The body lying naked and dead in a Seattle Dumpster was a shock. But even more shocking was the manner in which he died. The victim, a high school coach, was lynched.
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July 28, 2003
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Excerpt from Trial by Fury by J.A. Jance
I was hung over as hell when Detective Ron Peters and I hit the crime scene at ten after eight on a gray and rainy Seattle Monday morning. Peters, my partner on Seattle P.D.'s homicide squad, was quick to point out that it could have been worse. At least I had some hope of getting better. The black man lying behind the dumpster at the Lower Queen Anne Bailey's Foods didn't.
He was dead. Had been for some time. The sickish odor of decaying flesh was thick in the air.
Partially wrapped in a tarp, he lay propped against the loading dock, the whole weight of his body resting on his shoulders, his broad head twisted unnaturally to one side.
The human neck is engineered to turn back and forth and up and down in a multitude of combinations. This wasn't one of them. I didn't need the medical examiner's officer to tell me his neck was broken' but it would require an autopsy to determine if a broken neck was actually the cause of death.
Fortunately, the medical examiner wasn't far behind us. Old Doc Baker, his fall head of white hair wet and plastered flat on his head, turned up with a squad of youthful technicians. Baker supervises departmental picturetaking and oversees the initial handling of the corpse.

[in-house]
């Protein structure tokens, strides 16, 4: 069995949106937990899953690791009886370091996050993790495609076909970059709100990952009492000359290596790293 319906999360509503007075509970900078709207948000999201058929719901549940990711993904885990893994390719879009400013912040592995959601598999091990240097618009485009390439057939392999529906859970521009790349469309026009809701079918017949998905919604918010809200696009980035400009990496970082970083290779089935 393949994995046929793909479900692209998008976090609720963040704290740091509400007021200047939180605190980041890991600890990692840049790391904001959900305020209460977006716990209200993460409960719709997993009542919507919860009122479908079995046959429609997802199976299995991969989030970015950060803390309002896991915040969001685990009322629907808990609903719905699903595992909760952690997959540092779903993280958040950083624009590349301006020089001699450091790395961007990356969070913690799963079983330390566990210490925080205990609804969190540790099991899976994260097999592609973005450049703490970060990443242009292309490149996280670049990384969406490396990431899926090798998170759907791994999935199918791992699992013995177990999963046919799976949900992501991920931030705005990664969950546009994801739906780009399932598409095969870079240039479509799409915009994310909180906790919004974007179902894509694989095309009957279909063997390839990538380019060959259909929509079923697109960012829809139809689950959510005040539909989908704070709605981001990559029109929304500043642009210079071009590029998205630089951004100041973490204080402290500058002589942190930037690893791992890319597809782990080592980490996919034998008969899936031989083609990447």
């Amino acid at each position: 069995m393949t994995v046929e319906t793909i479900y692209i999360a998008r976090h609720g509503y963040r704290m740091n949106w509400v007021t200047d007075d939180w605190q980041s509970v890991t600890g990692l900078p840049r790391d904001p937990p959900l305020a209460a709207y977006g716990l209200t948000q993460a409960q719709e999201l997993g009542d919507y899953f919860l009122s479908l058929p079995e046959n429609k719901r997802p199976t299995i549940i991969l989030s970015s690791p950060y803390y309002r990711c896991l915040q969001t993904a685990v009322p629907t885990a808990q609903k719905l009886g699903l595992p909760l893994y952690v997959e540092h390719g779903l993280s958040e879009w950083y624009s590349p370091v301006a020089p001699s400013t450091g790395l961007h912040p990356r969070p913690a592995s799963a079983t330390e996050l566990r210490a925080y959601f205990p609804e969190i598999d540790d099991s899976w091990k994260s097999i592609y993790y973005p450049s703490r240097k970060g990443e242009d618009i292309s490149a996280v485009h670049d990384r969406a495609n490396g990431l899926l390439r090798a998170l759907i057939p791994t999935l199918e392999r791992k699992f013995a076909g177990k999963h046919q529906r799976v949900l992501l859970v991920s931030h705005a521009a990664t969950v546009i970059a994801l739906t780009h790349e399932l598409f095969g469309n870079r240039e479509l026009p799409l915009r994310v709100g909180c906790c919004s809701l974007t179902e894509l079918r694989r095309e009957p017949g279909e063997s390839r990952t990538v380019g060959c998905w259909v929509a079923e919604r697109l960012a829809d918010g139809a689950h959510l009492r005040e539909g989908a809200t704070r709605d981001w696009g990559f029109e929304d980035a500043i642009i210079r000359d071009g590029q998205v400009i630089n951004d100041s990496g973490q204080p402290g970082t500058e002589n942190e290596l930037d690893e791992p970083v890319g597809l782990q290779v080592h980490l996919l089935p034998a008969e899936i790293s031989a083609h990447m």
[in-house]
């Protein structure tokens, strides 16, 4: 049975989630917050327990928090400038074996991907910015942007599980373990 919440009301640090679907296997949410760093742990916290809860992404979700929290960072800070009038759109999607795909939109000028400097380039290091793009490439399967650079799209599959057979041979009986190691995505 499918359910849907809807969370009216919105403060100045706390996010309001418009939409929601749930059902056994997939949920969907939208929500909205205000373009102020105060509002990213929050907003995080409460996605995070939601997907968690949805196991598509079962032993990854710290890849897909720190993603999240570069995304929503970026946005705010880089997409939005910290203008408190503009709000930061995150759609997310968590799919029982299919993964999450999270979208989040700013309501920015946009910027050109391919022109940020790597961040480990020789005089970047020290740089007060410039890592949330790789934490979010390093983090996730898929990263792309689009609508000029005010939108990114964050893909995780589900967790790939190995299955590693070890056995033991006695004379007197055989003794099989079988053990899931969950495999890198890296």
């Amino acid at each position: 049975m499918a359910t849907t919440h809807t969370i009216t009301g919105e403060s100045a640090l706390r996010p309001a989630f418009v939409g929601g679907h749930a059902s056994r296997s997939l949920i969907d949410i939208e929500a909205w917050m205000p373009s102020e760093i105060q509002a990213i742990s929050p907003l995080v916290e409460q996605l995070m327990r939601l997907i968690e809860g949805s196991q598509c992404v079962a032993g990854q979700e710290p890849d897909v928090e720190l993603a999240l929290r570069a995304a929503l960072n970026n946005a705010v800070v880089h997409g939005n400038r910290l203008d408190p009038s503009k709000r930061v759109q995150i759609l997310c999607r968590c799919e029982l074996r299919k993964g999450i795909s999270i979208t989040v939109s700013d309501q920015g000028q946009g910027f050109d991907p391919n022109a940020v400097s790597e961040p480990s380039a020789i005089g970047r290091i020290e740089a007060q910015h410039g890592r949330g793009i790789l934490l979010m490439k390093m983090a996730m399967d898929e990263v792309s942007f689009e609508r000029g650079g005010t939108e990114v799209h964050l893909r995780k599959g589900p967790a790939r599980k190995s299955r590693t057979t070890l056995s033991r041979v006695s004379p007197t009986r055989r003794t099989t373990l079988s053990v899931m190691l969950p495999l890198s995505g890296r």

Crime-scene etiquette comes with its own peculiar pecking order. In phase one, the medical examiner reigns supreme. Baker barked orders that sent people scurrying in all directions while Peters and I stood in the doorway of the loading dock trying to keep out of both the way and the rain.
The store manager, with a name tag identifying him as Curt, came to stand beside us. He chewed vigorously on a hangnail. "This is real bad for business," he said to no one in particular, although Peters and I were the only people within earshot. "Corporate isn't going to like it at all!"
I turned to him, snapping open my departmental ID. "Detective J.P. Beaumont," I told him. "Homicide, Seattle P.D. Is this man anyone you recognize?" I motioned in the direction of the dead man.
It was a long shot, checking to see if Curt recognized the victim, but it didn't hurt to ask. Every once in a while we get lucky. Someone says sure, he knows the victim, and provides us with a complete name and address. Having that kind of information gives us a big leg up at the beginning of an investigation, but it doesn't happen often. And it didn't happen then.
Curt shook his head mournfully. "No. Never saw him before. But it's still bad for business. Just wait till this hits the papers."
"Optimist," Peters muttered to me under his breath. To Curt, he said, "Who found him?"
"Produce boy. He's upstairs in my office."
"Can we talk to him?"
"He's still pretty shook up. Just a kid, you know."